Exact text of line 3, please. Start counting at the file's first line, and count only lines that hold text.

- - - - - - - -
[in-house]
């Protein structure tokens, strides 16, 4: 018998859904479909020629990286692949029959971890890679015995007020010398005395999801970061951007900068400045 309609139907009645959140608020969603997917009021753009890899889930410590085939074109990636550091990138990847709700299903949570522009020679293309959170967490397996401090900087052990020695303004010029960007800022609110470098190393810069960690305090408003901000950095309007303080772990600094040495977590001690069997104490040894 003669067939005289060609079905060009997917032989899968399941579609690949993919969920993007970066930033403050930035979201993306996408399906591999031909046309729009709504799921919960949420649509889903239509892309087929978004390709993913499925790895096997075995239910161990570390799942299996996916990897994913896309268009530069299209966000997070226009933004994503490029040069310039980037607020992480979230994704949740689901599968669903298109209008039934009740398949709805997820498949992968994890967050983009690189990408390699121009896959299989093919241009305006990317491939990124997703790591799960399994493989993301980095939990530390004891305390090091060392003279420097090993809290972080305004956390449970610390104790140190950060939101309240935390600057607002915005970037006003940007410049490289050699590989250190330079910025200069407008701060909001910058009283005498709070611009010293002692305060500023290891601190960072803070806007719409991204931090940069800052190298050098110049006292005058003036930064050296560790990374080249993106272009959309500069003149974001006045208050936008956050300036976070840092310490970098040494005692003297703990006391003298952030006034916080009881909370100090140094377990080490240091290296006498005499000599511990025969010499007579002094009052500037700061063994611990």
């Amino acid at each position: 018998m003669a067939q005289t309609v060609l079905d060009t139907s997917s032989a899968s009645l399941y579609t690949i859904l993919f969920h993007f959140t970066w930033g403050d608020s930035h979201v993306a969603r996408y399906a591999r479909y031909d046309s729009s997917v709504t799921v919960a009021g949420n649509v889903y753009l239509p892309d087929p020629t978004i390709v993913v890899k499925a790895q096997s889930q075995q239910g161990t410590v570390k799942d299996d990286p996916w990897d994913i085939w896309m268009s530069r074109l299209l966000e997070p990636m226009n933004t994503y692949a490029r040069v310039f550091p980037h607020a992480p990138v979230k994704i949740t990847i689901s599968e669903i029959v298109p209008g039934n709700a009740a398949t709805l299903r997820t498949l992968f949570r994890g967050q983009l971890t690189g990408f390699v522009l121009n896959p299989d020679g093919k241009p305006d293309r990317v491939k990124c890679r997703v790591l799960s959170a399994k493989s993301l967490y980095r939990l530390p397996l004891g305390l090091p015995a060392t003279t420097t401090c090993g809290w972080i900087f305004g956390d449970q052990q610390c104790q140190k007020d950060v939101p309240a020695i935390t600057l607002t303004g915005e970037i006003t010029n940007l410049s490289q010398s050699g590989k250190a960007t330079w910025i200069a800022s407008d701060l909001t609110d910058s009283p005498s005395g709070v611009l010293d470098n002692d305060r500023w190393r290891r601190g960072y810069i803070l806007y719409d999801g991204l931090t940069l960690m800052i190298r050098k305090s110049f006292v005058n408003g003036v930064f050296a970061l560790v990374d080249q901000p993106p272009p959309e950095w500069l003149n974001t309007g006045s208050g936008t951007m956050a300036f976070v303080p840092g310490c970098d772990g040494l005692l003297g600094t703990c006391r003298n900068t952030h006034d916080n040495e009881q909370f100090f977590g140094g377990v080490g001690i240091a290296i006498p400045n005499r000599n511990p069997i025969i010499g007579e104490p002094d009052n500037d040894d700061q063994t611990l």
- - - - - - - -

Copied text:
């Amino acid at each position: 018998m003669a067939q005289t309609v060609l079905d060009t139907s997917s032989a899968s009645l399941y579609t690949i859904l993919f969920h993007f959140t970066w930033g403050d608020s930035h979201v993306a969603r996408y399906a591999r479909y031909d046309s729009s997917v709504t799921v919960a009021g949420n649509v889903y753009l239509p892309d087929p020629t978004i390709v993913v890899k499925a790895q096997s889930q075995q239910g161990t410590v570390k799942d299996d990286p996916w990897d994913i085939w896309m268009s530069r074109l299209l966000e997070p990636m226009n933004t994503y692949a490029r040069v310039f550091p980037h607020a992480p990138v979230k994704i949740t990847i689901s599968e669903i029959v298109p209008g039934n709700a009740a398949t709805l299903r997820t498949l992968f949570r994890g967050q983009l971890t690189g990408f390699v522009l121009n896959p299989d020679g093919k241009p305006d293309r990317v491939k990124c890679r997703v790591l799960s959170a399994k493989s993301l967490y980095r939990l530390p397996l004891g305390l090091p015995a060392t003279t420097t401090c090993g809290w972080i900087f305004g956390d449970q052990q610390c104790q140190k007020d950060v939101p309240a020695i935390t600057l607002t303004g915005e970037i006003t010029n940007l410049s490289q010398s050699g590989k250190a960007t330079w910025i200069a800022s407008d701060l909001t609110d910058s009283p005498s005395g709070v611009l010293d470098n002692d305060r500023w190393r290891r601190g960072y810069i803070l806007y719409d999801g991204l931090t940069l960690m800052i190298r050098k305090s110049f006292v005058n408003g003036v930064f050296a970061l560790v990374d080249q901000p993106p272009p959309e950095w500069l003149n974001t309007g006045s208050g936008t951007m956050a300036f976070v303080p840092g310490c970098d772990g040494l005692l003297g600094t703990c006391r003298n900068t952030h006034d916080n040495e009881q909370f100090f977590g140094g377990v080490g001690i240091a290296i006498p400045n005499r000599n511990p069997i025969i010499g007579e104490p002094d009052n500037d040894d700061q063994t611990l």